Dear members and friends of BirdsCaribbean,
Welcome to the BirdsCaribbean website, where you will learn about our work on Caribbean birds, and will be inspired to join our diverse community of people working for a sustainable future for the region through preservation of birds and their habitats.
Since 1988, BirdsCaribbean has been supporting the conservation of some of the most endangered species not only of the region, but of the entire Western Hemisphere. We support innovative conservation programs for island endemics (such as globally-threatened parrots and petrels and the Grenada Dove) and for over-wintering migratory species such as Piping Plovers. Additionally, we expose stakeholders in the Caribbean and the rest of the world to science and to the beauty and value of our birds like never before – and we use all the available new media.
We have made great strides to make training about birds and their conservation accessible to local NGOs and community groups that could otherwise not afford to access formal conservation education from our region’s institutions of higher learning. Because of BirdsCaribbean, thousands more people have greater awareness about birds and their conservation and have learned about the cultural and economic benefits of resident and migratory species. Indeed, we provide more training in wildlife conservation than any other Caribbean NGO. The enthusiastic support of our board, funders, volunteers, and supporters makes these initiatives possible. Without all of you what we do would be impossible!
Yet, much more needs to be done to secure the future of native birds and their habitats. In the next 50 years climate change will become the most important threat to birds in the region, compounding existing threats from increasing human populations, inappropriate development, over-exploitation and invasive species. Important year-round, over-wintering and stop-over habitats for birds will be lost. This will affect Caribbean endemics as well as migratory birds such as American Redstarts and wetland-restricted regionally endemic West Indian Whistling-Ducks.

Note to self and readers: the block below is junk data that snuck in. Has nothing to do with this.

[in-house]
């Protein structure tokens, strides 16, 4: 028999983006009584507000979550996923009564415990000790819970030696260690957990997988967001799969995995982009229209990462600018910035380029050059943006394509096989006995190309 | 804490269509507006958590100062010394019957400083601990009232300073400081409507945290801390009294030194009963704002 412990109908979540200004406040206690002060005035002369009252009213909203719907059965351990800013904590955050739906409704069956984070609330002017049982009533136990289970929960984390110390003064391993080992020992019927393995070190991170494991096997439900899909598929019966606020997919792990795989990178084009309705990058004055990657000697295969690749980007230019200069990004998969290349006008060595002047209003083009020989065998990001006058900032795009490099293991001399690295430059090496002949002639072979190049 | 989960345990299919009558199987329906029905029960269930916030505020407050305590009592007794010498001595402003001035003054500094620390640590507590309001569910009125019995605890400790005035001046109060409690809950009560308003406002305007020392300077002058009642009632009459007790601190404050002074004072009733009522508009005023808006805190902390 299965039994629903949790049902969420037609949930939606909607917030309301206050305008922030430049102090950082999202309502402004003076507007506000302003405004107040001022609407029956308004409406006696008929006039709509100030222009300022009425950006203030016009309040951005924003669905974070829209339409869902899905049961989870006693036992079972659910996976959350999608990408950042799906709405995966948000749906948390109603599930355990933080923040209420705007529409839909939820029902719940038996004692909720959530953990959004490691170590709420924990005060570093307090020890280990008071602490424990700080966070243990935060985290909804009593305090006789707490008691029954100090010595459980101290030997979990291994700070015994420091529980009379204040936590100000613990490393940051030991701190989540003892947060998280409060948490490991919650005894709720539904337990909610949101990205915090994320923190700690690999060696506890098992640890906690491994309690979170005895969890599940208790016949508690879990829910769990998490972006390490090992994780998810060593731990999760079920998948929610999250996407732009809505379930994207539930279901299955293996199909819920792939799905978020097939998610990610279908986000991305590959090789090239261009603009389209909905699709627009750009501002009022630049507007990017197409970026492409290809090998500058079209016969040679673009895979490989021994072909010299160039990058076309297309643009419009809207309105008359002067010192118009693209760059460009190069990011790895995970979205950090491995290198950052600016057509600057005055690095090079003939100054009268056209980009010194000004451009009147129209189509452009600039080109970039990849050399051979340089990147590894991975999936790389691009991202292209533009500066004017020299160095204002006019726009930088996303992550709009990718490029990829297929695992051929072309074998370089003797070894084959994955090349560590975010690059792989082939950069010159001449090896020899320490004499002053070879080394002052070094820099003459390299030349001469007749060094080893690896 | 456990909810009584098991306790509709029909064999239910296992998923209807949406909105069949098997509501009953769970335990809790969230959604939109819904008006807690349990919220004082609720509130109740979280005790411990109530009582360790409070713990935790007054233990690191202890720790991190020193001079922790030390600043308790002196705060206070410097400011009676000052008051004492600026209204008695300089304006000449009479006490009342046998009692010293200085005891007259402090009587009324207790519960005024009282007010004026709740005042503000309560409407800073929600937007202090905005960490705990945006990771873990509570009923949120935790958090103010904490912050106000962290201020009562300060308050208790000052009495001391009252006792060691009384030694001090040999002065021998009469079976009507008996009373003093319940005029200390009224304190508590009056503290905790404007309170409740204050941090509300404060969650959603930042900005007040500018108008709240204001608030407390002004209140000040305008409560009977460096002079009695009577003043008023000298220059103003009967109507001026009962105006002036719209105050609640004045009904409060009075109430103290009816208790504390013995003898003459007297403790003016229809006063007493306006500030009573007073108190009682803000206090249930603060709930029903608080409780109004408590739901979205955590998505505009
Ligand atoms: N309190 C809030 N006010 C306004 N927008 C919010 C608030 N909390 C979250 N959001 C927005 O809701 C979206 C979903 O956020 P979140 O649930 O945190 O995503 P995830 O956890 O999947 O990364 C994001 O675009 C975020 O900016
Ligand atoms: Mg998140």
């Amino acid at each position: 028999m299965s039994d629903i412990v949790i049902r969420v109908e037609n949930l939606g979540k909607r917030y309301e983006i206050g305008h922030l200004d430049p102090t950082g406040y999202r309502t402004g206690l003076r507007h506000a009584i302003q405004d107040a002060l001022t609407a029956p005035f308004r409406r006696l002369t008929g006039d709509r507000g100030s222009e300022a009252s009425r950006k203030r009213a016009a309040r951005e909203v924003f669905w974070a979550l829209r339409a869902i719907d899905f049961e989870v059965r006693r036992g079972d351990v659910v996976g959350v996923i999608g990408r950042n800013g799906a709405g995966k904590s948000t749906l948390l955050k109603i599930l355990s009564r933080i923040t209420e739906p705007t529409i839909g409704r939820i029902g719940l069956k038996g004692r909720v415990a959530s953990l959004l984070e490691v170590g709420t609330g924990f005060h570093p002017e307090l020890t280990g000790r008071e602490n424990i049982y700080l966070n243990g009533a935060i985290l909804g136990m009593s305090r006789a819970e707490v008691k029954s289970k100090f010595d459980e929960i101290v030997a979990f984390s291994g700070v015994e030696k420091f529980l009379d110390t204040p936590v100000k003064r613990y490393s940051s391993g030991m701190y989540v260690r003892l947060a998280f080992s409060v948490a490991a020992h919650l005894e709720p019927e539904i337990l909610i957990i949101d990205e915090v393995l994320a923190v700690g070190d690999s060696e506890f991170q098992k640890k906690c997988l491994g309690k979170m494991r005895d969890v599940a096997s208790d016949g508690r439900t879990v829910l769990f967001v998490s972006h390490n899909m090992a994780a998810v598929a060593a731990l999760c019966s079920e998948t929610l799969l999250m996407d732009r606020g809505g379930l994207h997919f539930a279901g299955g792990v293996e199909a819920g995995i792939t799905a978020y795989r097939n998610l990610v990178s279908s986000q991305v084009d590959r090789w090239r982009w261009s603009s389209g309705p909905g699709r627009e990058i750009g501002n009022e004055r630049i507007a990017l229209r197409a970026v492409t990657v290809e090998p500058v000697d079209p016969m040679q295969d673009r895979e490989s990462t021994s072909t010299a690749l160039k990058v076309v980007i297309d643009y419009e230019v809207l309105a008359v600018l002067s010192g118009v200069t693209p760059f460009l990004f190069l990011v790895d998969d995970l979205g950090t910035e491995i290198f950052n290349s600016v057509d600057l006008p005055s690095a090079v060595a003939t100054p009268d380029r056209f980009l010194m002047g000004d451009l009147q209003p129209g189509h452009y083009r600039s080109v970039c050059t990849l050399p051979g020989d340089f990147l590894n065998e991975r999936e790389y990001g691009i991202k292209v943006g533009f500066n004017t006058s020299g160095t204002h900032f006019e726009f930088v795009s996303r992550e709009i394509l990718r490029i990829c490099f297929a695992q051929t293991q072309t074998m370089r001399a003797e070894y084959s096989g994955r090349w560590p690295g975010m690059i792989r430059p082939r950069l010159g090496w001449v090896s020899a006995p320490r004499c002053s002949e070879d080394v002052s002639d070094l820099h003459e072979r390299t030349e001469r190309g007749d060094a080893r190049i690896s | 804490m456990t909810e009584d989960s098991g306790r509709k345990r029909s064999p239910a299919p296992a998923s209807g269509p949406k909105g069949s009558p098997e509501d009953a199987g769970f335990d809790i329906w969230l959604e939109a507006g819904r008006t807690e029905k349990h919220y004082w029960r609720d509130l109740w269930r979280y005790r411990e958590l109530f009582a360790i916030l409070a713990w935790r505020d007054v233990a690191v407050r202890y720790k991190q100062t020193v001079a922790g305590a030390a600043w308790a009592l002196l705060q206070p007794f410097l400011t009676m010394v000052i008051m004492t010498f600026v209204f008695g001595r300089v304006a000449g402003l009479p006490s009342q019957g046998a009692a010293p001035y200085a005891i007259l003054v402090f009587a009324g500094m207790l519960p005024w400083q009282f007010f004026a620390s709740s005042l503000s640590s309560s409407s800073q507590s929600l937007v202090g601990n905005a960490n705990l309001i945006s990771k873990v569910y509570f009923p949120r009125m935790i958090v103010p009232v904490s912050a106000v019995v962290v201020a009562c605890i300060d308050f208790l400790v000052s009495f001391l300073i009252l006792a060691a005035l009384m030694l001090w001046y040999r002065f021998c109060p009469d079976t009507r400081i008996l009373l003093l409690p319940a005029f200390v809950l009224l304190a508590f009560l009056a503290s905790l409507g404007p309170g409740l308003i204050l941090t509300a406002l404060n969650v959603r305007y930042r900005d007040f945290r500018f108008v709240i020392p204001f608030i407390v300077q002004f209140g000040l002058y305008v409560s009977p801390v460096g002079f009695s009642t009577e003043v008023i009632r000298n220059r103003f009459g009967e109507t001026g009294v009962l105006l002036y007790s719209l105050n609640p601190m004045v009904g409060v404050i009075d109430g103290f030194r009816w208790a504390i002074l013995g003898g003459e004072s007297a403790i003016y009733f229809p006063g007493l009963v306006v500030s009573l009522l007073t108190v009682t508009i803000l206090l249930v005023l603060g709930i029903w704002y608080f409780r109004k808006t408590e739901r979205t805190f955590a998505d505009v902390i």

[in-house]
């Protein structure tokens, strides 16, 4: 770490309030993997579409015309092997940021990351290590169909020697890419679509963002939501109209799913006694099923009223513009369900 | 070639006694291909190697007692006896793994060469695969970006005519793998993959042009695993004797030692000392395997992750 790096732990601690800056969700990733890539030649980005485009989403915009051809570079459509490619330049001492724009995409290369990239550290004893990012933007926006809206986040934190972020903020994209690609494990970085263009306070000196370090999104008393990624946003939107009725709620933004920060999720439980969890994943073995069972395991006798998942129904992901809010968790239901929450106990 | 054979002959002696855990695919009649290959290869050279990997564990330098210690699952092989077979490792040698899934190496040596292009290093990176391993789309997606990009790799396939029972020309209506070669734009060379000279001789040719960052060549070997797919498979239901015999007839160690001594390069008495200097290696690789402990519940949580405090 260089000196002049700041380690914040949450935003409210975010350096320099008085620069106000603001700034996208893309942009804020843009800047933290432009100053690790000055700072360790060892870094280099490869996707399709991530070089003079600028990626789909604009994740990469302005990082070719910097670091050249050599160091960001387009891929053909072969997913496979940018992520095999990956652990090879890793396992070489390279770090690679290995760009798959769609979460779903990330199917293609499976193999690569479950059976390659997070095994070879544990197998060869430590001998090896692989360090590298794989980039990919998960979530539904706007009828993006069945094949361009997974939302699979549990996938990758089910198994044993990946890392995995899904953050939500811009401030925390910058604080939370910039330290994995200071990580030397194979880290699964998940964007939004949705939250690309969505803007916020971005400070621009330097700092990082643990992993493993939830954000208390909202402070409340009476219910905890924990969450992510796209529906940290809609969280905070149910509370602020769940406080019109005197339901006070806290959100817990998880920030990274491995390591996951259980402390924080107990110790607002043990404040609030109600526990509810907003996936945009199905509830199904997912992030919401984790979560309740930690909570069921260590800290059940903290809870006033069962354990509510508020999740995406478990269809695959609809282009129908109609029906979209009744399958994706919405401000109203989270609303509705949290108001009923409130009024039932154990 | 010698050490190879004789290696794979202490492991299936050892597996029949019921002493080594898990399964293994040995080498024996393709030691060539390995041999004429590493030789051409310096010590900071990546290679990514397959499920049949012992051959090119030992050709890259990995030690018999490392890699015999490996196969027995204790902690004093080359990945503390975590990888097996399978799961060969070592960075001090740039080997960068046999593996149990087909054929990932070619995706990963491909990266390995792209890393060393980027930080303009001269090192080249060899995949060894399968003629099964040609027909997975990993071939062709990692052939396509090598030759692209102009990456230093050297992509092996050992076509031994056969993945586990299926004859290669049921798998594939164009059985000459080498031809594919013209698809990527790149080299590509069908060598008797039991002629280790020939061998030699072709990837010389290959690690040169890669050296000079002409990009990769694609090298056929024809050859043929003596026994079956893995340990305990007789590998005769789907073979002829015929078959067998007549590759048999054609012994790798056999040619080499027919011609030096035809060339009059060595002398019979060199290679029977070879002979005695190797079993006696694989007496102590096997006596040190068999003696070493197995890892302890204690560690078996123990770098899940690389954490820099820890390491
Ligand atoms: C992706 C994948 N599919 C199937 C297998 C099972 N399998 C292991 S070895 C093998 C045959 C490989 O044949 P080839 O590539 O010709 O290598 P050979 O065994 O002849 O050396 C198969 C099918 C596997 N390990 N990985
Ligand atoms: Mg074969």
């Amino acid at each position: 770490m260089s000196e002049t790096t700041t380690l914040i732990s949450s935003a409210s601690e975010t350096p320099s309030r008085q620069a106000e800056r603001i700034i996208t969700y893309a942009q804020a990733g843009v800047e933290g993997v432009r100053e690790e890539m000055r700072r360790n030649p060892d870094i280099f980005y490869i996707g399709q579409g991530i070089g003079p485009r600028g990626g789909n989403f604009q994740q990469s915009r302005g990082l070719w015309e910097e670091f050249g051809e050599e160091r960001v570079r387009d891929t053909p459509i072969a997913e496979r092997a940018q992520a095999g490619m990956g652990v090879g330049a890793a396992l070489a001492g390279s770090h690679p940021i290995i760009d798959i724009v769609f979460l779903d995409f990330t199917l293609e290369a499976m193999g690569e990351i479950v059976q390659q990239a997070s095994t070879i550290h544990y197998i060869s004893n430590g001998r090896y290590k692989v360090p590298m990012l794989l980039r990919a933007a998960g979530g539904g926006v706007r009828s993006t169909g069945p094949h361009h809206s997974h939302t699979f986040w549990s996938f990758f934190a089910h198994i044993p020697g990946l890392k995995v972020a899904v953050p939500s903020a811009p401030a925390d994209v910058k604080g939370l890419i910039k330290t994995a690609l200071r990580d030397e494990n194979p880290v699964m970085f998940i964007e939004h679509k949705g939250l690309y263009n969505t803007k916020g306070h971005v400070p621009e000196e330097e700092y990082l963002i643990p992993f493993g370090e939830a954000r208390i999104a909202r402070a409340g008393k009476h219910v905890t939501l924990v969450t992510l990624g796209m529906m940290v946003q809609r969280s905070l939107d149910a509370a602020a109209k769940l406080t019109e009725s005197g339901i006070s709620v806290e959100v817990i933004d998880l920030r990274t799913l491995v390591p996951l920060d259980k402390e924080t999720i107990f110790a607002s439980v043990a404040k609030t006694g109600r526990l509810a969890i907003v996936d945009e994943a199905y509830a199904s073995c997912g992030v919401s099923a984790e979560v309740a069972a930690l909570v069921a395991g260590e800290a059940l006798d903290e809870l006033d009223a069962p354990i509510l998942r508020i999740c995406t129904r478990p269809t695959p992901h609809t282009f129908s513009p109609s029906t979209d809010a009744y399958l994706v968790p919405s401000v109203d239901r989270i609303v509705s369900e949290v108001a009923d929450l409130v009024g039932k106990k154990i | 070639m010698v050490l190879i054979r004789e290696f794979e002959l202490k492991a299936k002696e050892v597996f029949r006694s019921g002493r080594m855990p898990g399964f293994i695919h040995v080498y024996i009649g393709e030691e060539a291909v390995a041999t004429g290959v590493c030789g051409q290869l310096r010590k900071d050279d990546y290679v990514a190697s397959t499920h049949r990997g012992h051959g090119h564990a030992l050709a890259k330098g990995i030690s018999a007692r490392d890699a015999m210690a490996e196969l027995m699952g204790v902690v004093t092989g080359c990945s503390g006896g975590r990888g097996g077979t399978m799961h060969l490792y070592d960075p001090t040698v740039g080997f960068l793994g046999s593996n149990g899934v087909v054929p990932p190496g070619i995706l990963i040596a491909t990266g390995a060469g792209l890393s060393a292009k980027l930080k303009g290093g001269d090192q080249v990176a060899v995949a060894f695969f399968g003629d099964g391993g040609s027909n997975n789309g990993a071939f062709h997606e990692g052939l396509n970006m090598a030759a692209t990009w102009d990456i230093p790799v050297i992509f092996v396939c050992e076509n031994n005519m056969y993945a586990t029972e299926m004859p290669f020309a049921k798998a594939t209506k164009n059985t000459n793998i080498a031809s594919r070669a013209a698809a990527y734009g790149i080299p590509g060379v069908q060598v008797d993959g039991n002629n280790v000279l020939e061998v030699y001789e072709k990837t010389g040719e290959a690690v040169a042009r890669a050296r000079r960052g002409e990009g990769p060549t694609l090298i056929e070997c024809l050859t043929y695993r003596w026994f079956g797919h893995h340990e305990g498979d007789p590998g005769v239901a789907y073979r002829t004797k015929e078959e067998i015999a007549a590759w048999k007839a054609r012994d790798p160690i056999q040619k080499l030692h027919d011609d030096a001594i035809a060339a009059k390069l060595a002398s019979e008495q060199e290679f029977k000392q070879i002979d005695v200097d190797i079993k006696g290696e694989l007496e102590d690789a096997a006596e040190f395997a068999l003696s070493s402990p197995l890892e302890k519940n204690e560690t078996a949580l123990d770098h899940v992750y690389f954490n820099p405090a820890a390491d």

Faced with these threats we cannot afford to be complacent in the least. Together, we must continue to implement programs, effectively advocate for conservation locally, nationally and regionally, and build the region’s capacity to use sound science, in support of politically and culturally persuasive approaches to promote effective conservation.
As a membership organization that has devoted itself for nearly 30 years to protecting the Caribbean’s wild birds and places, we are proud to represent you and have your support. Whoever you are—whether a student, scientist, member of an environmental, religious or community group or a concerned citizen—birds and nature conservation needs your support and participation. Everyone has something to contribute.
With your input, our work to build a future where the Caribbean’s unique natural heritage can flourish and form the basis for a future rooted in sustainable relationships between people and the environment. I encourage you to become a member of BirdsCaribbean today. If you are already a member, please consider donating your time, efforts and support to our cause, contact us about volunteer opportunities, come to one of our meetings or training sessions, go on one of our trips, participate in one of our programmes, and encourage others to join in our efforts. I promise you will find it one of the most rewarding experiences in your life.
Leo Douglas, Ph.D.